Footnote 5:The court even analogized to the Rosario rule in criminal cases, which requires the prosecution to disclose exculpatory information, such as pretrial statements of witnesses, to the defense. (J.F.D., 2014 NY Slip Op 51547[U], *6, referencing People v Rosario, 9 NY2d 286 [1961].) The court also noted that preliminary notes made by police officers prior to preparing their formal report are discoverable in criminal cases. (Id.)

Footnote 6:22 NYCRR 202.16 (l) provides, in relevant part, that "[h]earings or trials pertaining to temporary or permanent custody or visitation shall proceed from day to day [to] conclusion"; Matrimonial Part rule G (2) provides that "[a]ll matrimonial trials and hearings shall proceed day-to-day until conclusion."

Footnote 7:The court is well aware that it is not required to base its custody determination solely on the neutral forensic evaluator's report, which must never usurp the court's judgment. The report is, however, a significant factor to be considered by the court, along with all of the evidence and any testimony from other experts that may be presented by the parties. (J.F.D. v J.D., 2014 NY Slip Op 51547[U], *2.)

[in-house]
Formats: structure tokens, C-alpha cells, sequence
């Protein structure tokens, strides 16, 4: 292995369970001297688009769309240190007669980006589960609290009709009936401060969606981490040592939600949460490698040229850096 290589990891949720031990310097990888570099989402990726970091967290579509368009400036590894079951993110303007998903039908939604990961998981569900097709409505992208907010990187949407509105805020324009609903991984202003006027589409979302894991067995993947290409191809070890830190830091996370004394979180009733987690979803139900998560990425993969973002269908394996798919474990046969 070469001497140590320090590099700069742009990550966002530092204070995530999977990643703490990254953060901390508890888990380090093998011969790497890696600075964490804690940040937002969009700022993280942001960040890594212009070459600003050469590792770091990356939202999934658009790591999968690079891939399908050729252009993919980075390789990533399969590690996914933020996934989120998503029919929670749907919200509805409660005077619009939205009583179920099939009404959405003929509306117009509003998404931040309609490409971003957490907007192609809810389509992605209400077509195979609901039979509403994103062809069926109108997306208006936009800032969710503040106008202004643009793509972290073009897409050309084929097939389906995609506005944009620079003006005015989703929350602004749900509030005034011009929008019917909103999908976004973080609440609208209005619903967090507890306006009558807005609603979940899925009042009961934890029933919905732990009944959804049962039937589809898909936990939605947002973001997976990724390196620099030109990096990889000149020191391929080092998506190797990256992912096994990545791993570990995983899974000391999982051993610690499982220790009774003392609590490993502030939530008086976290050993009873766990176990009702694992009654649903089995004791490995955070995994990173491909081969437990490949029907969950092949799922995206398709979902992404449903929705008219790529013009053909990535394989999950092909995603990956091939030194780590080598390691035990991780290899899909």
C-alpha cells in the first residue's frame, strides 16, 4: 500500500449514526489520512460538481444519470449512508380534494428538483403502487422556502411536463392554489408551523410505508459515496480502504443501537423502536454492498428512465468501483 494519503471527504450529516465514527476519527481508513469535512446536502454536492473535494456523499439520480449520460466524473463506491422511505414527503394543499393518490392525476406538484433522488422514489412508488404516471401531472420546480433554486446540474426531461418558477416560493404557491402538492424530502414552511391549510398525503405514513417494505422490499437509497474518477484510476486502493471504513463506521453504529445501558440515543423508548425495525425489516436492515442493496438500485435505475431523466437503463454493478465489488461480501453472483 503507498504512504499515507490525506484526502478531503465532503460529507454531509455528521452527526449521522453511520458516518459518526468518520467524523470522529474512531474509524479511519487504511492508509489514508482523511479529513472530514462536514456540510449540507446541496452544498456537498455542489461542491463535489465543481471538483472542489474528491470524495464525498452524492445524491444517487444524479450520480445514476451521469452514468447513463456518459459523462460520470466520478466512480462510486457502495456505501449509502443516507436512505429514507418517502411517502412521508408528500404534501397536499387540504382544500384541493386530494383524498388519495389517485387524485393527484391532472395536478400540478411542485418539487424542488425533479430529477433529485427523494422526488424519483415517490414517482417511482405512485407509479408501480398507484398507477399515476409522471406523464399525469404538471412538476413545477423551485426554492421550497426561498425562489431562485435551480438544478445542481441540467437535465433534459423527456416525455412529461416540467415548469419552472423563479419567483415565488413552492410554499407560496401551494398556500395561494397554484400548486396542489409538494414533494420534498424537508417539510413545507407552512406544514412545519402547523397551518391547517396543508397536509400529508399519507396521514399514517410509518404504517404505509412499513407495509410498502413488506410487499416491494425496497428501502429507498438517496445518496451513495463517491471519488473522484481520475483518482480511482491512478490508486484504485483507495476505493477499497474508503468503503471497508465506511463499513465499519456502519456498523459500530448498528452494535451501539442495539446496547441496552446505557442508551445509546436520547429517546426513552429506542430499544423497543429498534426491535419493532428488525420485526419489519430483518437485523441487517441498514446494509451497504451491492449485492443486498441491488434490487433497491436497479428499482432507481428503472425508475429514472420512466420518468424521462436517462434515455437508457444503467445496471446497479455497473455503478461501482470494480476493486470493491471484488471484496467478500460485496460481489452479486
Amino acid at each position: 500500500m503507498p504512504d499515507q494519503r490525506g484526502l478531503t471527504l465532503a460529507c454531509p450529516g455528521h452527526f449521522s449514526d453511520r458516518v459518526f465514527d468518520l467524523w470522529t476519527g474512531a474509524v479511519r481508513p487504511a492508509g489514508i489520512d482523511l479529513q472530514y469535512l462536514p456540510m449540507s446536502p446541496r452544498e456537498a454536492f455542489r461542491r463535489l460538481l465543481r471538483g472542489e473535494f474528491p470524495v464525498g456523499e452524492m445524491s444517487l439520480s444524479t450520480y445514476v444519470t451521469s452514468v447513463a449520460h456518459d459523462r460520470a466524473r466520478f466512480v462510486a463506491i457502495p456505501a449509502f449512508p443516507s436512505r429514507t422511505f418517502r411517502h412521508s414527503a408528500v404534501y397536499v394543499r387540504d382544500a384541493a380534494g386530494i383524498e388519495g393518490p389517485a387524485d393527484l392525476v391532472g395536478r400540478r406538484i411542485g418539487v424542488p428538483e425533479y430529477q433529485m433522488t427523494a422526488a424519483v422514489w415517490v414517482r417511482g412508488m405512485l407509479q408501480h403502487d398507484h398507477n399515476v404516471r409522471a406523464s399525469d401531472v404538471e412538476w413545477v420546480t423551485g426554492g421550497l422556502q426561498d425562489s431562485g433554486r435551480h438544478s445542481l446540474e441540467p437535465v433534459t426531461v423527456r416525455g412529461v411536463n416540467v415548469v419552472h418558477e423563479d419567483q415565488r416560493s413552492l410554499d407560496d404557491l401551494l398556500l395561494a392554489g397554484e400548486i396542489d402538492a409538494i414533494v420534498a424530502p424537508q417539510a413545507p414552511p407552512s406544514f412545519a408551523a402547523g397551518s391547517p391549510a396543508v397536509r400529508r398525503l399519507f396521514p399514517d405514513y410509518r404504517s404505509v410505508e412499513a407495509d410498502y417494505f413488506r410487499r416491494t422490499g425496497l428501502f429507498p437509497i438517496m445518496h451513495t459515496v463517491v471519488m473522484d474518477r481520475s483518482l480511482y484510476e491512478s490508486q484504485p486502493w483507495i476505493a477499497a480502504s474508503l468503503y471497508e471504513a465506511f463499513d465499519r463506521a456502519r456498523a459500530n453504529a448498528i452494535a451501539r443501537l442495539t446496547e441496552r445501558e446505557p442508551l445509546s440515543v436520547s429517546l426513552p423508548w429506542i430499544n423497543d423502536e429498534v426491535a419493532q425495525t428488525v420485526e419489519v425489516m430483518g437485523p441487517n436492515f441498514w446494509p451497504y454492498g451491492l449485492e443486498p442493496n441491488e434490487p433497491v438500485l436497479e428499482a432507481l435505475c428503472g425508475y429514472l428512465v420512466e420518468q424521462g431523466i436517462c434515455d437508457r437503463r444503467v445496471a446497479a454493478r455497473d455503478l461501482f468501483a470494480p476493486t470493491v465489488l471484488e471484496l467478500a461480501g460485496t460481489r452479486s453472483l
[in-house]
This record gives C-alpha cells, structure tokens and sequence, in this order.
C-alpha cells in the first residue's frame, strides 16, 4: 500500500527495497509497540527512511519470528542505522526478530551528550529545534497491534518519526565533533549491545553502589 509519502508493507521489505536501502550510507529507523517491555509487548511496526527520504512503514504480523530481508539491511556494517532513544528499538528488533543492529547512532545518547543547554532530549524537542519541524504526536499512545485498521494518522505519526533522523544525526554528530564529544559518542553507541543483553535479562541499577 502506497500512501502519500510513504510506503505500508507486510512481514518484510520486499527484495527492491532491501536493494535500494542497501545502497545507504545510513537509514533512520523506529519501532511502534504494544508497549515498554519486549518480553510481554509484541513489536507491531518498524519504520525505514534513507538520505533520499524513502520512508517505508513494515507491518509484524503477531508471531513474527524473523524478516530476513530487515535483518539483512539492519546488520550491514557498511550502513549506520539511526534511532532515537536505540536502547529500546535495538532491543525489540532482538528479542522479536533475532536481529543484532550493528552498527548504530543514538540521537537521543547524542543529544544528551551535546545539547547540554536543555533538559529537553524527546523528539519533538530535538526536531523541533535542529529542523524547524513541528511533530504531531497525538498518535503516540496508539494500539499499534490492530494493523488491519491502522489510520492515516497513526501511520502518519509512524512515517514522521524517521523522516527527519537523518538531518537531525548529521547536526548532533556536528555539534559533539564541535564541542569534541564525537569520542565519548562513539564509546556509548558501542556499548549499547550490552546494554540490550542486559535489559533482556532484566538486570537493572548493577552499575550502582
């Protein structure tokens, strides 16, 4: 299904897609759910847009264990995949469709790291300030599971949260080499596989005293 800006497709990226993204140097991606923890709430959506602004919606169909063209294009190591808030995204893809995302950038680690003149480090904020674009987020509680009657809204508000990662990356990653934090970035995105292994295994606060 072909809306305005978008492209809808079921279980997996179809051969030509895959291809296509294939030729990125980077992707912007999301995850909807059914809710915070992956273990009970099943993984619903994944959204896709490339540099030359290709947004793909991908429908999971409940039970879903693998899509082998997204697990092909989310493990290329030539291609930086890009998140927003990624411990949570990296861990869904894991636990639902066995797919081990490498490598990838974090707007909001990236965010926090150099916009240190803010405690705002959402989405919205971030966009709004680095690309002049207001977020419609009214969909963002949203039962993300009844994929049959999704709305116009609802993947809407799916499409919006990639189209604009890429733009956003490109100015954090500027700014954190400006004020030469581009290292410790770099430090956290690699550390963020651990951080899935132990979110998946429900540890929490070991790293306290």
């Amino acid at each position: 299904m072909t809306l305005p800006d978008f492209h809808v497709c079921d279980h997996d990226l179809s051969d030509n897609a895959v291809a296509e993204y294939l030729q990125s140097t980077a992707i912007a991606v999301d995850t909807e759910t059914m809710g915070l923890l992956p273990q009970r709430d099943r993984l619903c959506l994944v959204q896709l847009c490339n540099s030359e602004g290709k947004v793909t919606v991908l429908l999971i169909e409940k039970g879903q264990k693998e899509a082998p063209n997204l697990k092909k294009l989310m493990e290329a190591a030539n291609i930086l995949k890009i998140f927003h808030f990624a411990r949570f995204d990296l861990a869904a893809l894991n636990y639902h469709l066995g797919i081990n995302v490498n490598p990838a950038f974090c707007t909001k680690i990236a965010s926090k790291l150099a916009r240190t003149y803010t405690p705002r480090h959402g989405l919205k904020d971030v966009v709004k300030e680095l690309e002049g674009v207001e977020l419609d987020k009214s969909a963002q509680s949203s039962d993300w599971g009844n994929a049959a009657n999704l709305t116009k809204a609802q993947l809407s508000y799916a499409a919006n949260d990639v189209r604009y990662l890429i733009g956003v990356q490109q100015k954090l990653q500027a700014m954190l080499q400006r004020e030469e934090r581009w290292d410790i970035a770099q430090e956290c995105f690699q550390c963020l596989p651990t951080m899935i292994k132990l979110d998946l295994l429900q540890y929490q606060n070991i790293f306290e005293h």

Footnote 8:In the event a competing report is obtained, all raw materials created by that evaluator should be shared in like manner.

Footnote 9:Any objection by a party or the neutral forensic evaluator in any given case should be made on motion, brought by order to show cause, pursuant to CPLR 3103.

Footnote 10:The court is hopeful that plaintiff's contention, that access to the forensic evaluator's entire file will enable the parties to reach a settlement of custody, bears out.